NUMA-Q E410 began shipping on May 22 with an entry price of $69,000.

Market Impact

The projected market impact is a tough call on this one. The performance on the TPC-H scale is excellent, and the uptime figure of 99.999% is pretty good (equating to approximately 5 minutes of downtime per year). The uptime is superior to Windows NT-based systems, and the performance is better than HP's Unix offerings (at least, of the ones tested to TPC-H). In a more mainstream package, these figures would help IBM/Sequent (IBM purchased Sequent for their NUMA-Q offerings/architecture) gain sales volume and market share. One caveat: the "five 9s" uptime comment in the press release mentions customers "working closely with IBM" to achieve these figures. This implies that the "average Joe" will not necessarily achieve those results. IBM should provide figures from customers who haven't had their hands held so much.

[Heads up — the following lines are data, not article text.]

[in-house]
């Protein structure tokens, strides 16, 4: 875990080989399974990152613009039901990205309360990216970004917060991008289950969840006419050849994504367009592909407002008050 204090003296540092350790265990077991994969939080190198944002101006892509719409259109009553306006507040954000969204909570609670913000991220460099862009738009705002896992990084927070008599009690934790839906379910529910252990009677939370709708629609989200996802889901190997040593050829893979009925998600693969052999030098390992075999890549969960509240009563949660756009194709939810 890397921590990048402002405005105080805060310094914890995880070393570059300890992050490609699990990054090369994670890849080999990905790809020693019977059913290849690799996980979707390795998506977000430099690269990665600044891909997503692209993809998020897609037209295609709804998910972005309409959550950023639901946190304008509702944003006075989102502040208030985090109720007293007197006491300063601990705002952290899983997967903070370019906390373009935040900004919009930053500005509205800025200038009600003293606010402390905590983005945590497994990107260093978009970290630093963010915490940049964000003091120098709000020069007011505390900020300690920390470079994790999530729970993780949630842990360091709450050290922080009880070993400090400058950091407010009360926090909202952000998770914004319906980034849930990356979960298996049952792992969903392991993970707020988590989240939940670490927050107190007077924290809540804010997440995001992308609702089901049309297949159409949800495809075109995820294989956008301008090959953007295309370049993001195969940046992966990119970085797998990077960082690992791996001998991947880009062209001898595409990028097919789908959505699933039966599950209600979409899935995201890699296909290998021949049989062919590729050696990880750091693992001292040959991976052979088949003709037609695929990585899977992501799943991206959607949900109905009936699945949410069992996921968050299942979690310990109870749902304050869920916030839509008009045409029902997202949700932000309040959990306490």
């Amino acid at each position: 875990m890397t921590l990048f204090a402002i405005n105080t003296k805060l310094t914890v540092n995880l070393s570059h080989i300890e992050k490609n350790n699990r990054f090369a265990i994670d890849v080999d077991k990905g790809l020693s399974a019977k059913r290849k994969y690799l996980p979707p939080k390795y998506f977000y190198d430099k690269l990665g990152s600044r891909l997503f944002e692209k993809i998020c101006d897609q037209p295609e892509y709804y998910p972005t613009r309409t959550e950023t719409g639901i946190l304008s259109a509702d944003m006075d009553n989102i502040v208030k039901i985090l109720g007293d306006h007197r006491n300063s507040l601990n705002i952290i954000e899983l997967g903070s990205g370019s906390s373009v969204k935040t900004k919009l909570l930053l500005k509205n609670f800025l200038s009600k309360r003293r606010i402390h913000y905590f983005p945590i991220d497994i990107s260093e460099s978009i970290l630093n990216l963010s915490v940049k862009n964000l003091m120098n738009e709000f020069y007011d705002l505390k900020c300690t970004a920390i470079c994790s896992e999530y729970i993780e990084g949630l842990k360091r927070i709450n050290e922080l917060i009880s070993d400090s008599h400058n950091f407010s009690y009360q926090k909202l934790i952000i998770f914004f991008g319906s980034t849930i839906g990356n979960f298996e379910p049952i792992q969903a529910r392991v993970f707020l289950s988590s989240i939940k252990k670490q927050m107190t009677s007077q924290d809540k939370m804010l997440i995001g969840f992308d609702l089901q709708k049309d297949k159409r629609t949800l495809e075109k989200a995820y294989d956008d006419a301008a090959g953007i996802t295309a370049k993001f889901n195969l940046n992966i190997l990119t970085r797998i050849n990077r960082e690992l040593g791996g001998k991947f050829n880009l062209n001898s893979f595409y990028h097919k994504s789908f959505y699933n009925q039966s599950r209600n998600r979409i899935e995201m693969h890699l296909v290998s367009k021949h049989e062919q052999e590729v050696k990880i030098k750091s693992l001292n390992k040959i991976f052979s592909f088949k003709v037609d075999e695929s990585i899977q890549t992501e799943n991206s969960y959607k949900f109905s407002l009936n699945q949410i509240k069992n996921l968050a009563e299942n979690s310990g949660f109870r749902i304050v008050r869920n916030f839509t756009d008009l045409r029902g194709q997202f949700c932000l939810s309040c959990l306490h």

An area of concern for us is IBM's entire NUMA-Q strategy. IBM appears to be tentative regarding where in the organization the NUMA-Q architecture and systems should reside. Presently they are under the aegis of the Web Server group, run by GM Rodney Adkins out of Austin. However, IBM's announcement clearly played up that they consider NUMA-Q to be an extension of the Intel-based Netfinity server line, run by GM John Callies. In many companies, where a product "resides" is often a case of: in whom the "Executive Committee" prefers to place their trust. We believe that both Mr. Adkins and Mr. Callies are doing excellent jobs leading their respective groups, so the management-quality issue is not a factor. This leaves it to the more prosaic criterion of architectural "fit". Although we can see how the high-end nature of the E410 might lean it toward the Web Server side, we believe that the Intel nature ultimately tips it toward the Netfinity side - especially as Intel processors and servers improve performance and robustness.